Tag Archives: cancer
Even before I got cancer, my favorite kind of humor was the type you might call “painfully funny.” One of my favorite short stories, to read and to teach, is “The Approximate Size of My Favorite Tumor,” by Sherman Alexie. Jimmy Many Horses has spent his life “laughing to keep from crying,” as the old song goes, telling jokes to gain some illusion of control in bad situations, to claim his humanity in the midst of chaos, death, or inhumanity. Problem is, he can’t stop telling jokes, even when telling his wife about his visit to the doctor, giving him his diagnosis of terminal cancer:
“I told her the doctor showed me my X-rays and my favorite tumor was just about the size of a baseball, shaped like one, too. Even had stitch marks.”
“You’re full of shit.”
“No, really. I told her to call me Babe Ruth. Or Roger Maris. Maybe even Hank Aaron ’cause there must have been about 755 damn tumors inside me. Then I told her I was going to Cooperstown and sit right down in the lobby of the Hall of Fame. Make myself a new exhibit, you know? Pin my X-rays to my chest and point out the tumors What a dedicated baseball fan! What a sacrifice for the national pastime!”
While Jimmy’s wife needs him to be serious for a moment, to give her a chance to process her shock and grief, and while she might even have been willing to join him in jokes to cope later — Jimmy cannot stop and give her that time, even when she tells him she’ll leave him if he says one more funny thing. But even in the midst of his fury at this unwanted and useless “sacrifice” that has been pressed upon him, Jimmy’s joke is brilliant, both inside and outside the context of the story.
The historical allusions to baseball and Hank Aaron’s supplanting of Babe Ruth’s home-run record (with his 755 career home runs) raise issues about the racism that plays a low-key but omnipresent role in the rest of the story. Even in 1973, when Aaron was getting close to breaking Ruth’s record, he received about 930,000 letters, the majority of them death threats or wishes that he would die: “Dear Nigger, You black animal, I hope you never live long enough to hit more home runs than the great Babe Ruth.” Another letter that has been widely quoted wishes on Aaron a disease primarily connected with Africa and her descendants: “Dear Hank Aaron, How about some sickle cell anemia, Hank?”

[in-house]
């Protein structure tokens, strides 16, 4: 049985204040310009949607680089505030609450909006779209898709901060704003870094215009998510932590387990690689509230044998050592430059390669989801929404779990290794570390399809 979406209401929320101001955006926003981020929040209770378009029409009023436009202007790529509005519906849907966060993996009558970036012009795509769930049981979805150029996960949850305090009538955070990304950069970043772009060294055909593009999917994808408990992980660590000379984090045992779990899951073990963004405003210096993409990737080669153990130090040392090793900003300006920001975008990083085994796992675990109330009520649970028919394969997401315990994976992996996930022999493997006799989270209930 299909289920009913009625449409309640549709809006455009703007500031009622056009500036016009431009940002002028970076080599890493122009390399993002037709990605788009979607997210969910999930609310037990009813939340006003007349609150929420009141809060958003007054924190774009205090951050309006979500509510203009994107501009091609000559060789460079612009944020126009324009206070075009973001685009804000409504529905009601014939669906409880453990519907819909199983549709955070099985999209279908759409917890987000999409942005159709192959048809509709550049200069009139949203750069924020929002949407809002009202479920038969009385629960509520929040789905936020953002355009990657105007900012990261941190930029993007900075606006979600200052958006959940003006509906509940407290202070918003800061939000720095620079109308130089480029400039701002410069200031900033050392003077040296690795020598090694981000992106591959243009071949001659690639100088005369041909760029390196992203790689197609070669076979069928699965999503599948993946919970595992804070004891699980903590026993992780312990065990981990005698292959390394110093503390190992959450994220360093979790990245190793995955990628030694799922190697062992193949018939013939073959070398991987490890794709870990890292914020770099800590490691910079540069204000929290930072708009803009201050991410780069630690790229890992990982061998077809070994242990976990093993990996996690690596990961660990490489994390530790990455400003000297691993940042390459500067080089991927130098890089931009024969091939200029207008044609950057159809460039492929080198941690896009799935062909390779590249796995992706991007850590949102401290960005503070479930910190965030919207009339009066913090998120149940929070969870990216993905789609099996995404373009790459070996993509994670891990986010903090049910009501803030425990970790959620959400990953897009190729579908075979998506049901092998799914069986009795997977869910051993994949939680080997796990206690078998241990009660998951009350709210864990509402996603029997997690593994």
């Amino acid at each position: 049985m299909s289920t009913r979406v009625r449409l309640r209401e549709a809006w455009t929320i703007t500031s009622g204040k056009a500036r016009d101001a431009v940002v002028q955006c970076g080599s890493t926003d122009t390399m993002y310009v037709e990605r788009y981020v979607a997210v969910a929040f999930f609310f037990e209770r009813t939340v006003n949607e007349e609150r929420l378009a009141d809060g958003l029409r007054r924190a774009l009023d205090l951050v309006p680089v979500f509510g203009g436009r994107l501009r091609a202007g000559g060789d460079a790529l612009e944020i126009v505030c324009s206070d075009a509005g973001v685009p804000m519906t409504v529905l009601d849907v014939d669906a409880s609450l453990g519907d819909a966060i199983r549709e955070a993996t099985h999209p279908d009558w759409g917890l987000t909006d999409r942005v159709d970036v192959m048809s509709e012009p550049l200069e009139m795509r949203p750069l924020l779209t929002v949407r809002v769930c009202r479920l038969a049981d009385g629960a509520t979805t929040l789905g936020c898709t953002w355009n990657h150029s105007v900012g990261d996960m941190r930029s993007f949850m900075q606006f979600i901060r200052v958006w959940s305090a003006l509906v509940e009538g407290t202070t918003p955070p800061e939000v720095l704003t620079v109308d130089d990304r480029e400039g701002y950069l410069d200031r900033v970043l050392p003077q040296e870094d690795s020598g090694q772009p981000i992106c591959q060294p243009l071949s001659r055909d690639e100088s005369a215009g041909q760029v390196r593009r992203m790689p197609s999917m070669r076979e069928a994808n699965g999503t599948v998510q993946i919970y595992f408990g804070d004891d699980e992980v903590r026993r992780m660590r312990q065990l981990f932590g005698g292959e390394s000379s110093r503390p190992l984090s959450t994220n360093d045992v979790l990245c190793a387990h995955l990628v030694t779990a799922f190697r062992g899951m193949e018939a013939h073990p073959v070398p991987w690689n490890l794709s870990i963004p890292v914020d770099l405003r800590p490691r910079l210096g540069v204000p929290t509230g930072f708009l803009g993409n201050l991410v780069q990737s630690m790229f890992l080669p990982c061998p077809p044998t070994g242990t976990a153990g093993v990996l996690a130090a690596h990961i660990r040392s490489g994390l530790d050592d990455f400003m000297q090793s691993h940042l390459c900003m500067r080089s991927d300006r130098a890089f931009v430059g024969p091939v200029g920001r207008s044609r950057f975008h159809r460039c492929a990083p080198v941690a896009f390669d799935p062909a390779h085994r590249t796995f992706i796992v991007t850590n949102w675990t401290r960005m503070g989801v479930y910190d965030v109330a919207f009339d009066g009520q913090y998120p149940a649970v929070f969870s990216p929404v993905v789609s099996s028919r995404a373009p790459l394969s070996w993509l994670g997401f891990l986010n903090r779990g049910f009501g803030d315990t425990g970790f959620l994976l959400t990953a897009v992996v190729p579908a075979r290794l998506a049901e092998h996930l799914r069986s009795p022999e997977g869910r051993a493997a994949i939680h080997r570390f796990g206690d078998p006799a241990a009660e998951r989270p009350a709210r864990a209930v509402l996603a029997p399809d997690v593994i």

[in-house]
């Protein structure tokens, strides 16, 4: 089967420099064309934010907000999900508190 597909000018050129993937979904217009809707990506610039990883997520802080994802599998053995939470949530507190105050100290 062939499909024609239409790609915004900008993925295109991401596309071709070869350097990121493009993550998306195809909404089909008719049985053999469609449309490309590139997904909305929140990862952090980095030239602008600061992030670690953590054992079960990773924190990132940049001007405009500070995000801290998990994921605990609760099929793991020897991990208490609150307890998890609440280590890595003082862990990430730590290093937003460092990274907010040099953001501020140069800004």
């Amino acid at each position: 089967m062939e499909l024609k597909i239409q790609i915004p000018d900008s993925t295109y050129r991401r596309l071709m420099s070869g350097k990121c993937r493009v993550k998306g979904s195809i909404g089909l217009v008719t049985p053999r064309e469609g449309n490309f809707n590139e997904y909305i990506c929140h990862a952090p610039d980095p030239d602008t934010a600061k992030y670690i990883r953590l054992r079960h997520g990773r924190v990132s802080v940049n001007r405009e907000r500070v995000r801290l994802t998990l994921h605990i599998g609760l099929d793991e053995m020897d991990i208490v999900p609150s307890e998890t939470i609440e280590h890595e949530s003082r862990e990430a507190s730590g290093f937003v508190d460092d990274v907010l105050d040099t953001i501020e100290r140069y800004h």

But cancer, as Jimmy reminds us, does not discriminate; it is not a respecter of race, class, or power. Cancer, like humor, is an equal opportunity offender. And cancer has become almost like a national pastime. You can’t go anywhere without running into those damned pink ribbons and pricey pink items commodifying death and infantilizing the very personal, protracted, and agonizing fight to survive against breast cancer, a phenomenon some angry breast-cancer survivors have labeled “pinkwashing” — all purchased with the best of intentions and the hope to find a cure. But that support ironically creates a sense of audience, of fandom and voyeurism, the pink ribbons becoming our admission tickets to the new national pastime. Cancer itself is like a bad joke that just won’t quit.
To me, it is this kind of humor that reminds us of who we are, how little we actually control, and why it all matters anyway. Continue reading →
Sometimes cancer creeps up on you. Sometimes it pounces.
I got the kind that pounces. Late last November, I found a swollen lymph node. In late December, they removed it. By early January I was in the hospital, beginning the seemingly endless rounds of week-long hospitalized chemotherapy, leaving the hospital only long enough for my blood levels to recover before going back in for more chemo, finally ending with an autologous stem-cell transplant on May 2 — a full Microsoft-style reboot of my immune system, using my own stem cells.
It was a rare and aggressive, double-hit, B-cell lymphoma, and already in Stage IV when they found it. I was lucky from the very beginning, though. If I’d had a different, more common, genetic anomaly — they would have foregone the chemo, patted me on the head, and told me to make peace with my maker. But I didn’t get the peace, thank God.
I got the war.
One of the things I realized quickly was that my most valuable weapon was a sense of humor. From the first moment I’d heard the diagnosis, I had wanted to run. Away. Fast. But there was nowhere to run.
I named my chemo pole “George,” because he was a royal pain in the ass and my constant companion–he was officious, yappy, insistent, and he kept me on a short leash, beeping obnoxiously anytime there was air in the line, the pump was finished, or his batteries needed charging. When the pressure from the chemo drugs would start building in my chest, I’d unplug George and walk with him around the atrium, fast, until the pressure eased, but all the while he relentlessly pumped poison into my veins.
Calling the pole “George” meant that he became a person to me, not a machine I could learn to turn off and unhook. I deliberately did not watch as the nurses fiddled with the buttons and the tubing. And I talked back to him, returning his officious noises with attitude of my own. Some of the receptionists on the wards thought I was nuts, walking fast and talking to my pole. I reassured them that it really was all right — I am nuts.
Being nuts helped in dealing with the doctors, too. It soon became clear that oncologists really don’t pay any attention to the things that won’t kill you before the cancer does. “Bumps in the road,” they call them . . . . Continue reading →